The Great Green Macaw (Ara ambiguous) is a large bird in the parrot family. It is also known as the Buffon’s Macaw or the Great Military Macaw. It is related to the Scarlet Macaw, the Military Macaw, and the Blue-and-Yellow Macaw.
The Great Green Macaw has mainly green feathers and a reddish forehead, with a pale-blue lower back, rump and upper tail feathers. Its tail is brownish-red tipped with very pale blue. Its bare, featherless facial skin is patterned with lines of short spikes, which are reddish in older parrots and female parrots. It has bluish eyes with a white eye-ring. It has a large, strong grey beak.
The Scarlet Macaw, like other parrots, has its first and fourth toes pointing backwards.
It grows to 85-90 centimetres (33-36 inches) tall, with a wingspan of 110 centimetres (44 inches).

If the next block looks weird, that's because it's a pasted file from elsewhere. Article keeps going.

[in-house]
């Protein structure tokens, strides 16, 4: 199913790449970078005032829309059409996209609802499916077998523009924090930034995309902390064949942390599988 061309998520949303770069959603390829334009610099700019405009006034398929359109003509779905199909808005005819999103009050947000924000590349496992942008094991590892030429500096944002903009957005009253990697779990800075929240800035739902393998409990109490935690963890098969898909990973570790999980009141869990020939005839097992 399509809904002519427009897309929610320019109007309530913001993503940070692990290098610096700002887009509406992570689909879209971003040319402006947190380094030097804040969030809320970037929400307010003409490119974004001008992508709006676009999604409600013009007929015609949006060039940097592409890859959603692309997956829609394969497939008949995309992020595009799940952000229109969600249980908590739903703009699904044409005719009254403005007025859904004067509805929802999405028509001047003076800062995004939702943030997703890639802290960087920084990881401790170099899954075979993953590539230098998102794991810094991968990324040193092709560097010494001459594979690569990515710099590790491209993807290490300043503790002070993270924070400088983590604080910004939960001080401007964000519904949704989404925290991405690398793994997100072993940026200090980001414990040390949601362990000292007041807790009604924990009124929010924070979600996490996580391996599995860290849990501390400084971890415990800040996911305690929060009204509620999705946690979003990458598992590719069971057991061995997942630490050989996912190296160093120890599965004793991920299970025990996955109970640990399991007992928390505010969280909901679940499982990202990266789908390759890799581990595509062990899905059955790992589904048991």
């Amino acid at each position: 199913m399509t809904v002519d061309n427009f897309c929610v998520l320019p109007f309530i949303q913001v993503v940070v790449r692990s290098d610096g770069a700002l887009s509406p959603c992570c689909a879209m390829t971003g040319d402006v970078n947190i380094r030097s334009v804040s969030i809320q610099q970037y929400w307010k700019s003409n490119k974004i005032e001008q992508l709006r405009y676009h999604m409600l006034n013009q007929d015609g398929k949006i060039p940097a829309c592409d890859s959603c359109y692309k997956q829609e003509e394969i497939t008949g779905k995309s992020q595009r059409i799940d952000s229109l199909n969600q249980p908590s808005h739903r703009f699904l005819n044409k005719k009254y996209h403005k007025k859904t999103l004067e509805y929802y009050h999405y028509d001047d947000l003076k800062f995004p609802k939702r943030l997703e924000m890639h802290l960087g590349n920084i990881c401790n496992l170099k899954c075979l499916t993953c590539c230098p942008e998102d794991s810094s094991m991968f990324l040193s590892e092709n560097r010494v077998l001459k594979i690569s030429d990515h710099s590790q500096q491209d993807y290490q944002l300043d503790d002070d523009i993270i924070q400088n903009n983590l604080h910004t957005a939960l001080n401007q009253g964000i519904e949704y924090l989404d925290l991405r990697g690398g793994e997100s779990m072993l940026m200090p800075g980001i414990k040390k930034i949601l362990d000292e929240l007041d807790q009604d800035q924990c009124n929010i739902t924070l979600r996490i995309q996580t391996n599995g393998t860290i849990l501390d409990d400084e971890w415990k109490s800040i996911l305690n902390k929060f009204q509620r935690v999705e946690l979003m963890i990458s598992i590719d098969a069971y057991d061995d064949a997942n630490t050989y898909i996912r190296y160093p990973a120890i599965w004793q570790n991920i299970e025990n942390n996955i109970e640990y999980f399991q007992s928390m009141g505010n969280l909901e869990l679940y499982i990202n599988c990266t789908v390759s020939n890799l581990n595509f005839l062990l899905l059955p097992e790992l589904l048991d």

It is native to Central and South America, in countries such as Nicaragua, Honduras, Costa Rica, Panama, Colombia, and Ecuador. It prefers the tree tops in wet, tropical rain forests.
It migrates in flocks to look for food. It forages over 100 kilometres (62 miles) in search of seasonal food. It eats seeds, nuts, fruit, flowers, roots, and tree bark.
The Great Green Macaw is usually seen in pairs or small groups of up to 8 individuals.
It is monogamous, mating for life. It nests in holes in tall trees. The female lays 2-3 eggs, which hatch after 26 days. One parent sits on the eggs. Both parents raise the young, called chicks. The chicks can fly after 12-13 weeks.
The Great Green Macaw can live, on average, for 50-60 years.
[Location of photographs: Paris Jardin du Plantes Zoo, France]
Photographer: Martina Nicolls
Martina Nicolls: SIMILAR BUT DIFFERENT IN THE ANIMAL KINGDOM